In historical and colloquial usage, “passing” was originally understood as a form of imposture in which members of a marginalized group presented themselves as members of a dominant group. African Americans passing for white, for example, or Jews passing for gentiles, were attempting to achieve the appearance of equality or to neutralize the stigma of those racialized and religious identities. Passing, as a cultural practice, has also signified in the arenas of gender and sexuality, with men passing as women, women passing as men, transgender people passing as their chosen gender, and gay or lesbian people passing as heterosexual. Comparatively little attention, however, has been given to the phenomenon of individuals passing as either disabled or nondisabled.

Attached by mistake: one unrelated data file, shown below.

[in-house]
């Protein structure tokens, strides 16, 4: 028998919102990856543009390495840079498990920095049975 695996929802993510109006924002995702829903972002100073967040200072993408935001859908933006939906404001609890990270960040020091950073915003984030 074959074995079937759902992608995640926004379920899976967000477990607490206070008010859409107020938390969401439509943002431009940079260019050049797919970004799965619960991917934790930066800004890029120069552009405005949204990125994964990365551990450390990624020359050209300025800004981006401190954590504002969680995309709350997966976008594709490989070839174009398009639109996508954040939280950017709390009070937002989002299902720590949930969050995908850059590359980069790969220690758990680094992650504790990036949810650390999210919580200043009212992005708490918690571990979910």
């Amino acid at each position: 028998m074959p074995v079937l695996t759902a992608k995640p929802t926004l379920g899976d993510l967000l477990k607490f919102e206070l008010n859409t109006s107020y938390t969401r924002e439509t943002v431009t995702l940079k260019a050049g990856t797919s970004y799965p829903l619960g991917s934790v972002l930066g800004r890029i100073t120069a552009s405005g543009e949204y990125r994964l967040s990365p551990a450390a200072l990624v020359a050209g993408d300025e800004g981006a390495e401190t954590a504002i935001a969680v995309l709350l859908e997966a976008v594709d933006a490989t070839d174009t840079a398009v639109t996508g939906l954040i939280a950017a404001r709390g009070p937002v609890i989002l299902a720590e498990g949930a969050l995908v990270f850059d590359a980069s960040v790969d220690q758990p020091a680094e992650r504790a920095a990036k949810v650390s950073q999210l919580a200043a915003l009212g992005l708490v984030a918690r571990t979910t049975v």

Indeed, the Oxford English Dictionary definition for “passing” addresses ethnicity, religion, and sex as the categories through which an individual might pass for something he or she presumably is not. Yet the slipperiness …

This essay may be found on page 135 of the printed volume.

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